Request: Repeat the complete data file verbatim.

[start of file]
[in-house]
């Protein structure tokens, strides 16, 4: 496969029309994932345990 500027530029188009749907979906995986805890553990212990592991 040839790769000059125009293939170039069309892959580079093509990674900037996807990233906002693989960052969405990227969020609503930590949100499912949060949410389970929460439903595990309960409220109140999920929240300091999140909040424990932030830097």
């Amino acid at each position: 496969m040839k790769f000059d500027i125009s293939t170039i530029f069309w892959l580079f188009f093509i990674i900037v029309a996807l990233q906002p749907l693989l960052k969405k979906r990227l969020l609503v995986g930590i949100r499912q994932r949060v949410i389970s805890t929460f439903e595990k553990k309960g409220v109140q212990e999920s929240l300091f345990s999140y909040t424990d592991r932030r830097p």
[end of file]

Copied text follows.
[in-house]
């Protein structure tokens, strides 16, 4: 496969029309994932345990 500027530029188009749907979906995986805890553990212990592991 040839790769000059125009293939170039069309892959580079093509990674900037996807990233906002693989960052969405990227969020609503930590949100499912949060949410389970929460439903595990309960409220109140999920929240300091999140909040424990932030830097």
């Amino acid at each position: 496969m040839k790769f000059d500027i125009s293939t170039i530029f069309w892959l580079f188009f093509i990674i900037v029309a996807l990233q906002p749907l693989l960052k969405k979906r990227l969020l609503v995986g930590i949100r499912q994932r949060v949410i389970s805890t929460f439903e595990k553990k309960g409220v109140q212990e999920s929240l300091f345990s999140y909040t424990d592991r932030r830097p």